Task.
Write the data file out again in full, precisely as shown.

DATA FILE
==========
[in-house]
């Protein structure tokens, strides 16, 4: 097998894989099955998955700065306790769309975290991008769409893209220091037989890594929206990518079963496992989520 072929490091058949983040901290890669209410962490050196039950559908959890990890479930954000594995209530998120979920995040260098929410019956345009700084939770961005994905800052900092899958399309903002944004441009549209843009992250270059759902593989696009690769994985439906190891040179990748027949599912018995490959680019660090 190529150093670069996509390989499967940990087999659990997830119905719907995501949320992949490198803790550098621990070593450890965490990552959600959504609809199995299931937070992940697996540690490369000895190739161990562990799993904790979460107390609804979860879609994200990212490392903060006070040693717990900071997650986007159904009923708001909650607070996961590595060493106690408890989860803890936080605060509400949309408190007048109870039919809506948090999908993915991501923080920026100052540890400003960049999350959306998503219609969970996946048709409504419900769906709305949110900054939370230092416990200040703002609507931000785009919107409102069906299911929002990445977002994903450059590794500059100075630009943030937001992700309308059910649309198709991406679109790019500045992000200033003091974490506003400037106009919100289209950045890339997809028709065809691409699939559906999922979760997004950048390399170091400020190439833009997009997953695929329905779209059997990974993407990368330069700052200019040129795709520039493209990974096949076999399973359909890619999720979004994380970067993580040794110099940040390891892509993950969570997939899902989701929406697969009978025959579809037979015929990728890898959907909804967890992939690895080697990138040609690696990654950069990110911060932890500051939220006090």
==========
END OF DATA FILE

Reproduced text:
[in-house]
């Protein structure tokens, strides 16, 4: 097998894989099955998955700065306790769309975290991008769409893209220091037989890594929206990518079963496992989520 072929490091058949983040901290890669209410962490050196039950559908959890990890479930954000594995209530998120979920995040260098929410019956345009700084939770961005994905800052900092899958399309903002944004441009549209843009992250270059759902593989696009690769994985439906190891040179990748027949599912018995490959680019660090 190529150093670069996509390989499967940990087999659990997830119905719907995501949320992949490198803790550098621990070593450890965490990552959600959504609809199995299931937070992940697996540690490369000895190739161990562990799993904790979460107390609804979860879609994200990212490392903060006070040693717990900071997650986007159904009923708001909650607070996961590595060493106690408890989860803890936080605060509400949309408190007048109870039919809506948090999908993915991501923080920026100052540890400003960049999350959306998503219609969970996946048709409504419900769906709305949110900054939370230092416990200040703002609507931000785009919107409102069906299911929002990445977002994903450059590794500059100075630009943030937001992700309308059910649309198709991406679109790019500045992000200033003091974490506003400037106009919100289209950045890339997809028709065809691409699939559906999922979760997004950048390399170091400020190439833009997009997953695929329905779209059997990974993407990368330069700052200019040129795709520039493209990974096949076999399973359909890619999720979004994380970067993580040794110099940040390891892509993950969570997939899902989701929406697969009978025959579809037979015929990728890898959907909804967890992939690895080697990138040609690696990654950069990110911060932890500051939220006090």